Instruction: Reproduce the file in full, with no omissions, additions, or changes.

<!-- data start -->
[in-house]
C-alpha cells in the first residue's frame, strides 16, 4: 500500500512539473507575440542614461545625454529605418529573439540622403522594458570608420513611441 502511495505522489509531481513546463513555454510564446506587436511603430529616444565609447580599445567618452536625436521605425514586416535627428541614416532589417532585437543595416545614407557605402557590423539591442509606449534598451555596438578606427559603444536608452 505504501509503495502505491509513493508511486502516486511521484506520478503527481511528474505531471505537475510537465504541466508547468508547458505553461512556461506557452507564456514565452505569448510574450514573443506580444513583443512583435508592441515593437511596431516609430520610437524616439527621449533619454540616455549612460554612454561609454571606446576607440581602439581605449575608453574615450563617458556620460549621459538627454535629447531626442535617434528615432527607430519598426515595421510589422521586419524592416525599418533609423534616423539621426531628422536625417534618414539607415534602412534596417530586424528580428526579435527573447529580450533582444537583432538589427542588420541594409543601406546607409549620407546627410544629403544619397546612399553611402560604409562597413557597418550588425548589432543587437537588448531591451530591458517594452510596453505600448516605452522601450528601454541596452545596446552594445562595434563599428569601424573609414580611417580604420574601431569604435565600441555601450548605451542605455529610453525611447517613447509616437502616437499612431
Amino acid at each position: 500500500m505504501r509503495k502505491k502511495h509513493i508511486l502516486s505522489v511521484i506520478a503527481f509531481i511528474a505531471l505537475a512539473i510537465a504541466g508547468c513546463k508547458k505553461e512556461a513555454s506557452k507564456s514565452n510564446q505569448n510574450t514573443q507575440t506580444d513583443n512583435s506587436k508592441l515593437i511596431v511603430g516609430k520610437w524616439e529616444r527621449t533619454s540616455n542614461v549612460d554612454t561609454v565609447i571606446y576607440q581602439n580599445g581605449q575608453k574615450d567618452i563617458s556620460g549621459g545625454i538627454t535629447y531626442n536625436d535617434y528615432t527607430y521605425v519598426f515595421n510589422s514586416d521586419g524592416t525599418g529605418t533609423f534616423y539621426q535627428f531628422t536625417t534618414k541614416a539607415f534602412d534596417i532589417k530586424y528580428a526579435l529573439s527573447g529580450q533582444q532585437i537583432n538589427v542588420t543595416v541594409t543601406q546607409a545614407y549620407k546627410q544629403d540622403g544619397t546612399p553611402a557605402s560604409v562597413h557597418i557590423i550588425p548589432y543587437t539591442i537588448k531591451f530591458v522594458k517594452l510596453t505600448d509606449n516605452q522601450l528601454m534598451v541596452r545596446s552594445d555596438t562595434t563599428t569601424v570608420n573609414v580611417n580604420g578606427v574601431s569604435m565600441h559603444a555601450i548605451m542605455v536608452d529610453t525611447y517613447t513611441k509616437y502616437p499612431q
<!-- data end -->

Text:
[in-house]
C-alpha cells in the first residue's frame, strides 16, 4: 500500500512539473507575440542614461545625454529605418529573439540622403522594458570608420513611441 502511495505522489509531481513546463513555454510564446506587436511603430529616444565609447580599445567618452536625436521605425514586416535627428541614416532589417532585437543595416545614407557605402557590423539591442509606449534598451555596438578606427559603444536608452 505504501509503495502505491509513493508511486502516486511521484506520478503527481511528474505531471505537475510537465504541466508547468508547458505553461512556461506557452507564456514565452505569448510574450514573443506580444513583443512583435508592441515593437511596431516609430520610437524616439527621449533619454540616455549612460554612454561609454571606446576607440581602439581605449575608453574615450563617458556620460549621459538627454535629447531626442535617434528615432527607430519598426515595421510589422521586419524592416525599418533609423534616423539621426531628422536625417534618414539607415534602412534596417530586424528580428526579435527573447529580450533582444537583432538589427542588420541594409543601406546607409549620407546627410544629403544619397546612399553611402560604409562597413557597418550588425548589432543587437537588448531591451530591458517594452510596453505600448516605452522601450528601454541596452545596446552594445562595434563599428569601424573609414580611417580604420574601431569604435565600441555601450548605451542605455529610453525611447517613447509616437502616437499612431
Amino acid at each position: 500500500m505504501r509503495k502505491k502511495h509513493i508511486l502516486s505522489v511521484i506520478a503527481f509531481i511528474a505531471l505537475a512539473i510537465a504541466g508547468c513546463k508547458k505553461e512556461a513555454s506557452k507564456s514565452n510564446q505569448n510574450t514573443q507575440t506580444d513583443n512583435s506587436k508592441l515593437i511596431v511603430g516609430k520610437w524616439e529616444r527621449t533619454s540616455n542614461v549612460d554612454t561609454v565609447i571606446y576607440q581602439n580599445g581605449q575608453k574615450d567618452i563617458s556620460g549621459g545625454i538627454t535629447y531626442n536625436d535617434y528615432t527607430y521605425v519598426f515595421n510589422s514586416d521586419g524592416t525599418g529605418t533609423f534616423y539621426q535627428f531628422t536625417t534618414k541614416a539607415f534602412d534596417i532589417k530586424y528580428a526579435l529573439s527573447g529580450q533582444q532585437i537583432n538589427v542588420t543595416v541594409t543601406q546607409a545614407y549620407k546627410q544629403d540622403g544619397t546612399p553611402a557605402s560604409v562597413h557597418i557590423i550588425p548589432y543587437t539591442i537588448k531591451f530591458v522594458k517594452l510596453t505600448d509606449n516605452q522601450l528601454m534598451v541596452r545596446s552594445d555596438t562595434t563599428t569601424v570608420n573609414v580611417n580604420g578606427v574601431s569604435m565600441h559603444a555601450i548605451m542605455v536608452d529610453t525611447y517613447t513611441k509616437y502616437p499612431q